Tuesday, 16 October 2012

14th October - Yellow Eyes! Don't be Afraid

Another glorious blue sky today, but with it came the first real frost of the autumn, the cars were covered in the white frost, and they took some clearing early in the morning.  My father was staying with us so around mid morning I took him for a leisurely walk along the road past Plain Farm.  Over the last few weeks I have visited here during the evening, so it I felt it was time I had a look during the morning.

Once again coming around Lymington Rise the ivy was attracting the butterflies, there was not the numbers of yesterday, but there was still a few Red Admirals, and pleasingly a Small Tortoiseshell.

We strolled up the road past the farm, with House Sparrows calling and flying from the grain houses.  There was also a couple of Pied Wagtails calling from the roofs of the barns. 

As we came into the open of the fields Jays could be seen flying across the field from the trees.  I counted at least six different birds in the area.  Meadow Pipits would call as they flew over, and a Skylark could be heard singing, but out of sight in the big field to the left of the road.

Once again the wires over the hedge were popular, there were Linnets, with Chaffinches and Goldfinches.  As usual, as I tried to photograph them all they flew off, and left just these two chaffinches sitting there.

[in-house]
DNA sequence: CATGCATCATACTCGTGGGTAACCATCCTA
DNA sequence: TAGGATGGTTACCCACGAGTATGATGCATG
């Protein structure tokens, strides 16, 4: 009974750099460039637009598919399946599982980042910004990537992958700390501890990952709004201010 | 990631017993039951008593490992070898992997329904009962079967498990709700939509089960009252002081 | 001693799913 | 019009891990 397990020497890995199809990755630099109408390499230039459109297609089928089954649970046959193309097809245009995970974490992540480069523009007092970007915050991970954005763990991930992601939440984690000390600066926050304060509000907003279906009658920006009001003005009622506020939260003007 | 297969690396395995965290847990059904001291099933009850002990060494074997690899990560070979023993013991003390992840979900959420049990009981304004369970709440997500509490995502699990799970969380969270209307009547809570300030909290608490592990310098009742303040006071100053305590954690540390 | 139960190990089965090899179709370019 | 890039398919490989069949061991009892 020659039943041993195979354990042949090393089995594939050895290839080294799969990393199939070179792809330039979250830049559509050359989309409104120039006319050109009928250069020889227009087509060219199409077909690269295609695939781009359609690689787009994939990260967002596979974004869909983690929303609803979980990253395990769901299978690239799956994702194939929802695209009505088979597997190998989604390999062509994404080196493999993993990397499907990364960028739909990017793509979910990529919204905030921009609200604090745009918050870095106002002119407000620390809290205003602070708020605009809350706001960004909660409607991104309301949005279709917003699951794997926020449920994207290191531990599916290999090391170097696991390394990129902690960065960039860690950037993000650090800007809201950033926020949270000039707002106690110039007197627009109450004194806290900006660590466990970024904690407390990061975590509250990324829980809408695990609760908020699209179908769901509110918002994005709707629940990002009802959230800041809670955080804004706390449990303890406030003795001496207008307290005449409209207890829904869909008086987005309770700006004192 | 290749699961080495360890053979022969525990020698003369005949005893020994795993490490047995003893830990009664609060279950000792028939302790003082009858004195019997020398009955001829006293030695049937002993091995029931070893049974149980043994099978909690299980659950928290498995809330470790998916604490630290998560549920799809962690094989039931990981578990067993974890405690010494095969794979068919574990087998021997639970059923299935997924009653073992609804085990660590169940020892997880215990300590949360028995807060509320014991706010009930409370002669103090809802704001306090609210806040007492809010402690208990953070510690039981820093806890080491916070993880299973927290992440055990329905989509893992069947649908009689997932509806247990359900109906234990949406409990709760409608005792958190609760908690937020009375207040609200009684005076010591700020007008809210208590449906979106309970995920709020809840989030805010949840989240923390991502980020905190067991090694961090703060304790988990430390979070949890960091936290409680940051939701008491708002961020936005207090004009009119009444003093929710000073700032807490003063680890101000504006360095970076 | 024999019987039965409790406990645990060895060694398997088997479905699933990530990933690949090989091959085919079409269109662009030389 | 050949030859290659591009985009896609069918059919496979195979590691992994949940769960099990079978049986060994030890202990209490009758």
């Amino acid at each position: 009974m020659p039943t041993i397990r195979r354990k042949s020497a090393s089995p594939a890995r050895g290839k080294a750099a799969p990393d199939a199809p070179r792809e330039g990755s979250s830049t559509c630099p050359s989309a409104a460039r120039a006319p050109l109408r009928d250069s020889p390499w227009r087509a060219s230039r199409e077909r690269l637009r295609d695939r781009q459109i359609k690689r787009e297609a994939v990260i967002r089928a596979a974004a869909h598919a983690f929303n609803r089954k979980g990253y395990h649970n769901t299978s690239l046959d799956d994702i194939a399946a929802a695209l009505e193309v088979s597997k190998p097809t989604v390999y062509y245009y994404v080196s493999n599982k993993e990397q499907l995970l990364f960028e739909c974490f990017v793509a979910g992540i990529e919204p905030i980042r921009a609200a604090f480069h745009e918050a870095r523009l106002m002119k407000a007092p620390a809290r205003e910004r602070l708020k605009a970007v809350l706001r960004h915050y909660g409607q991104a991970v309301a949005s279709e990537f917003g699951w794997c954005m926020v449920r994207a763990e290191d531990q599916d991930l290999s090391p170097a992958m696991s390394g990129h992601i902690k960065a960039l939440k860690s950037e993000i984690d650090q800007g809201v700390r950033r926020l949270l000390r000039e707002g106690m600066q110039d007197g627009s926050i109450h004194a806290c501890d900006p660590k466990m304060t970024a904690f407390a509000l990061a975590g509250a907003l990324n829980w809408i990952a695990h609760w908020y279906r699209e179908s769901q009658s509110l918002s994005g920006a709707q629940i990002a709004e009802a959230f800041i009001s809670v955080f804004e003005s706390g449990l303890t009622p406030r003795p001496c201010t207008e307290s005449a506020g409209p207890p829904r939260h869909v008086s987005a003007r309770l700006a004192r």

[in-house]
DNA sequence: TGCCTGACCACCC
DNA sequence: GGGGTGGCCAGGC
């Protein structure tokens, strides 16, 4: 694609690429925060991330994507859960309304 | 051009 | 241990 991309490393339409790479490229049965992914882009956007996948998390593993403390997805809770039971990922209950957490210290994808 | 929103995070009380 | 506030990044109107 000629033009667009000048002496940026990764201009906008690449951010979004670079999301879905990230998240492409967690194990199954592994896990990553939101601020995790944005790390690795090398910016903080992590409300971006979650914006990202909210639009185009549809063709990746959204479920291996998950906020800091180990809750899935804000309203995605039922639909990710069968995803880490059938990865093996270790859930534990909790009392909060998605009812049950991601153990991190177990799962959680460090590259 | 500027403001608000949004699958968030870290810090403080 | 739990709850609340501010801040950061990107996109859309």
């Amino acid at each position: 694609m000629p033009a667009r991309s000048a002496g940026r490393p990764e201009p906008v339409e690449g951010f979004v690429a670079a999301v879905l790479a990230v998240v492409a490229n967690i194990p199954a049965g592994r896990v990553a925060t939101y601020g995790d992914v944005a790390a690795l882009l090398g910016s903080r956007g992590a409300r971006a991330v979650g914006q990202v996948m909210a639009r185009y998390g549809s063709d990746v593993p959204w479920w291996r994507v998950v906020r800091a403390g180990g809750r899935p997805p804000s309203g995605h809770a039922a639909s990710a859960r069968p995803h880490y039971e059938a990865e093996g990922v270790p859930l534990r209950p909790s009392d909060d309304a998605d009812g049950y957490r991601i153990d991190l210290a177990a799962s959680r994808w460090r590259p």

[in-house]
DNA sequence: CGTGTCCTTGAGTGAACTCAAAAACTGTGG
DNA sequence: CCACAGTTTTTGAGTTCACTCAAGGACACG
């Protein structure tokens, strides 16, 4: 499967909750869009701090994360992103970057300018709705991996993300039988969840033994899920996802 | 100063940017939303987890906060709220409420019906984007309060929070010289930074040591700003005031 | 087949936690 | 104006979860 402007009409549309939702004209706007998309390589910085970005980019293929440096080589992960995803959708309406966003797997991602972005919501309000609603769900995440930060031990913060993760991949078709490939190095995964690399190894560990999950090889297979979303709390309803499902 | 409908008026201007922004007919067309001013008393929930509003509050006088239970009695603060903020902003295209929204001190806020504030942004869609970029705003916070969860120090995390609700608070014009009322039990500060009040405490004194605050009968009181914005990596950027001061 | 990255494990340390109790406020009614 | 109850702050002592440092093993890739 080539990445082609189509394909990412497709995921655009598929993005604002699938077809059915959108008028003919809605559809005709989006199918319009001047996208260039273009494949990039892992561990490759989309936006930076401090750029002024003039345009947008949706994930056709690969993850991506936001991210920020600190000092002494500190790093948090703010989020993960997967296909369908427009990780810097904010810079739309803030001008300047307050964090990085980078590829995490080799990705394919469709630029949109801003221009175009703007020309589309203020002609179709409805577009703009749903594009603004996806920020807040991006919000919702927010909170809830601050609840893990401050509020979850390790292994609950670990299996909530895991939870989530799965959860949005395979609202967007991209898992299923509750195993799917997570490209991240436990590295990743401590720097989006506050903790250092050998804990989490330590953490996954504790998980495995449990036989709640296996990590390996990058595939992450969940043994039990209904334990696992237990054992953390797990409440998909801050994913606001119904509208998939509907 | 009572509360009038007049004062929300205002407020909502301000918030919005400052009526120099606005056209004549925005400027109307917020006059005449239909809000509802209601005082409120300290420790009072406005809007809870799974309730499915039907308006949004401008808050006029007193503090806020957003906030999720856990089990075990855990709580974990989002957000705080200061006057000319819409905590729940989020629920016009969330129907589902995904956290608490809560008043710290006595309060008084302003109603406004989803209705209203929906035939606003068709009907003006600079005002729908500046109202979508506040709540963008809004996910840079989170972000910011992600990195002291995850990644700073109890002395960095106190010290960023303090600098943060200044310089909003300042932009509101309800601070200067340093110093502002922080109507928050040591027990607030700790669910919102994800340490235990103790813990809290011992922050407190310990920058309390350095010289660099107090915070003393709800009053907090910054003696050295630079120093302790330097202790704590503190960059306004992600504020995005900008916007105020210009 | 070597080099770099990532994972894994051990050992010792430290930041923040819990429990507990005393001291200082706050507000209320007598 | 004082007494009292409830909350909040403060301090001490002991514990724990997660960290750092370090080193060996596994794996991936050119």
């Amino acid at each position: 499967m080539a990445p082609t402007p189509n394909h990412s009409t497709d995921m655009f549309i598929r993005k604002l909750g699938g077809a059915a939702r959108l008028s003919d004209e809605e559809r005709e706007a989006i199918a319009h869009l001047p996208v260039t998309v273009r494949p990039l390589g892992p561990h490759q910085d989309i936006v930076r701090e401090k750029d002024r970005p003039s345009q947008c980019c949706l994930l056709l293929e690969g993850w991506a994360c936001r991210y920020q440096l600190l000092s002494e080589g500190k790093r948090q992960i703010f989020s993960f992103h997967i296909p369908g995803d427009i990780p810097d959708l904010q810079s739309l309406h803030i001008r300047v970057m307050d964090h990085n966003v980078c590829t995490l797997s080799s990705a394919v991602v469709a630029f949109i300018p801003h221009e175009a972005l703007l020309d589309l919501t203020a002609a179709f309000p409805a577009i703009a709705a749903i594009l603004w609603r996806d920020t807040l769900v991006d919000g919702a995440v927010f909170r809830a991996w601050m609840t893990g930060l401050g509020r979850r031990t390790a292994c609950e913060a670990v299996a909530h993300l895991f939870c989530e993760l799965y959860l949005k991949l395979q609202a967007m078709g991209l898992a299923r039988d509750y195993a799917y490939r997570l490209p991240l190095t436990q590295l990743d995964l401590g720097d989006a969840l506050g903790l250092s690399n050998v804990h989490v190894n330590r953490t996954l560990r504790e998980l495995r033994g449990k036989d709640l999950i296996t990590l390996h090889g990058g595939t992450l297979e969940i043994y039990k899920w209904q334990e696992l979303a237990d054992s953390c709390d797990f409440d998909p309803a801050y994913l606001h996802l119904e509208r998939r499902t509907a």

A little further on a Kestrel came over the hedge by the side of the road and glided over the field.  It paused to hover over the field on a couple of occasions, but as I went to photograph it decided to fly off, I later saw it was being chased by a Magpie.  Another nice silhouette shot of a falcon.

We carried on up the road, a Comma butterfly was sunning on the hedge, and blue tits called from inside the hedge.  Suddenly the contact calls changed to alarm calls and I managed to pick up a large raptor coming over the fence.  This time I decided to go with the camera, and see what I could get, it was definitely a hawk, and a big one at that.  Fortunately it came close, and the light was just right.  When I got home and looked at the images on the computer I focused on the underwing, and belly.  The barring on the belly in this picture looks very fine and in the light appears very white, while the baring on the wing seems to fade out towards the secondaries.

This would point to a possible Goshawk, but when I looked at the next image the barring is more complete on the wings, and I feel this is a female Sparrowhawk, albeit a large one.  I love the piercing look of the yellow eyes.

Excitement over, we turned back and made our way down the road.  As well as the tits, a Chiffchaff showed itself at the top of the hedge, and two blackbirds scolded from the other side of the trees.

The jays continued to fly across the fields, busily carrying the acorns to some hideaway.

A Pied Wagtail provided another identification puzzle at the barns, this one was calling and feeding on the roof top.  it is a very pale individual, but from the head markings I believe it is a juvenile Pied Wagtail.

As we pulled on to the drive at home, I noticed a Buzzard soaring above the house, and as I said yesterday I never tire of watching them.

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